Motor Speech Disorders

Dysarthria

Dysarthria is a speech disorder caused by specific or general weakness of the articulators in the mouth: lips, tongue, soft palate, vocal folds, and diaphragm (which controls breathing).  Patients with dysarthria may sound like their speech is slurred and difficult to understand. They may also speak too fast or too softly to be well understood, or have poor respiratory support or resonance of sound.

Dysarthria is caused by damage to the brain or nerves descending from the brain.  Speech will sound different depending on where the damage occurred in the neurological system, as different speech systems will be affected. 

Apraxia

Apraxia is another motor speech disorder that is caused by neurological damage to the brain.  It is different than dysarthria, however, because apraxia is not caused by weakness of the oral structures.  Instead, the message from the brain to the mouth to plan the movement of each speech sound is disrupted, making it difficult to initiate speech, or result in groping to achieve the right oral movement to form a word.  Apraxia can occur with dysarthria and aphasia.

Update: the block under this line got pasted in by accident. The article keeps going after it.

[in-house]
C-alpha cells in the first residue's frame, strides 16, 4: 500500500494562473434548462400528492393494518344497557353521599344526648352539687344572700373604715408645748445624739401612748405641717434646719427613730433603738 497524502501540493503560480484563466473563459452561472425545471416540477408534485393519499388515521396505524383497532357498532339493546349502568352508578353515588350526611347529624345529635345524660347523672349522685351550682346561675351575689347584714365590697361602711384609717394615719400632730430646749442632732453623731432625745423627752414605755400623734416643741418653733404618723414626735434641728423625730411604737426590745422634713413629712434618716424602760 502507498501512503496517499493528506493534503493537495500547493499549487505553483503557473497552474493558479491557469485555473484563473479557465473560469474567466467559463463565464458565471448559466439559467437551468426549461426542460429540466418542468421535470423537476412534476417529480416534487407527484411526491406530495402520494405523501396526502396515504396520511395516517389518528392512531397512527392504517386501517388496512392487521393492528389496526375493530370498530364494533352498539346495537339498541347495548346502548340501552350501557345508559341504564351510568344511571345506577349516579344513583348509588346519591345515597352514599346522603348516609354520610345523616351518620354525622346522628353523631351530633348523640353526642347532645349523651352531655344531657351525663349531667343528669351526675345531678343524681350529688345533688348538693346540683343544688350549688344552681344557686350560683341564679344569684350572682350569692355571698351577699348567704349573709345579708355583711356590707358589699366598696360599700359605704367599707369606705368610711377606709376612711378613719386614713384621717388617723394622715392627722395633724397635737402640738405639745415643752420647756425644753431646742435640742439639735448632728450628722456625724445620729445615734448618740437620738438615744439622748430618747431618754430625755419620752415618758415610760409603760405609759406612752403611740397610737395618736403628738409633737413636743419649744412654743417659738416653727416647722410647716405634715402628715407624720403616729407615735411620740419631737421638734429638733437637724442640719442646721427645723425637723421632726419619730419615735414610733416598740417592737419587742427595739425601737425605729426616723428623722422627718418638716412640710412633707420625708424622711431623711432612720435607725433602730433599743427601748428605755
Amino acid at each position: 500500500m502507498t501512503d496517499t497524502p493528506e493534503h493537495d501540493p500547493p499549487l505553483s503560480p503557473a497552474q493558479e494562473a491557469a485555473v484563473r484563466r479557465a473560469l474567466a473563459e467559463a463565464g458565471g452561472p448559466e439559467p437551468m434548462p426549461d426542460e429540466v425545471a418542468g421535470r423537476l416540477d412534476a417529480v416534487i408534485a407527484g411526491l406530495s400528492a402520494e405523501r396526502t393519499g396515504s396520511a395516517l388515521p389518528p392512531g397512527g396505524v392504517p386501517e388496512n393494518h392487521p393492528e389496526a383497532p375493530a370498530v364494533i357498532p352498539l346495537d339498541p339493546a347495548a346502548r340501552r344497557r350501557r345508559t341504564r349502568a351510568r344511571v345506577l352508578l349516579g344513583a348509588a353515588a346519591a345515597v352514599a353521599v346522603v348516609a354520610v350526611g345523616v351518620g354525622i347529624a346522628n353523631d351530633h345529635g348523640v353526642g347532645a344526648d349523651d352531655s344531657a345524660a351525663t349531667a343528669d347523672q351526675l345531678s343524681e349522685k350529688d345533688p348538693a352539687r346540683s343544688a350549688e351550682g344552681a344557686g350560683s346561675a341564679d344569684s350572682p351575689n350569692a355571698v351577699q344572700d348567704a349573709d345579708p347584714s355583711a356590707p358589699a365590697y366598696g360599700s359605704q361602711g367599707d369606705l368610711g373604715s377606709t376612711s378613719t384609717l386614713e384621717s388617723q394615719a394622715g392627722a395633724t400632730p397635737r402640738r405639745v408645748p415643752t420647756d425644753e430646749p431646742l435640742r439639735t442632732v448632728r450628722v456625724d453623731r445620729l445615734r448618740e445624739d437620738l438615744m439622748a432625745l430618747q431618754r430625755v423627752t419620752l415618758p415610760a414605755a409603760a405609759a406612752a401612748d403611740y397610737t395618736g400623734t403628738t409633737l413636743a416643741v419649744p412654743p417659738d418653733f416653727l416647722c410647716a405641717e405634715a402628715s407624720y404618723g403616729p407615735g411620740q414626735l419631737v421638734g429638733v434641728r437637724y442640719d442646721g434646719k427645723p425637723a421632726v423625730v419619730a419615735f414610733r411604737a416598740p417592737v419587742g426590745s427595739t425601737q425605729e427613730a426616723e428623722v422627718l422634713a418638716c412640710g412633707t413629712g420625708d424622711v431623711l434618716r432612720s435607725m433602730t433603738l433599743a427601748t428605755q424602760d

At Lake Regional, our speech therapy team has many years of experience evaluating and treating motor speech disorders through use of direct training to the affected muscles or neurological deficit, and compensations to improve intelligibility and ease of speech production.  

For more information about dysarthria, please visit the American Speech-Language-Hearing Association (ASHA) website.

For more information about dysarthria, please visit the American Speech-Language-Hearing Association (ASHA) website Dysarthia page.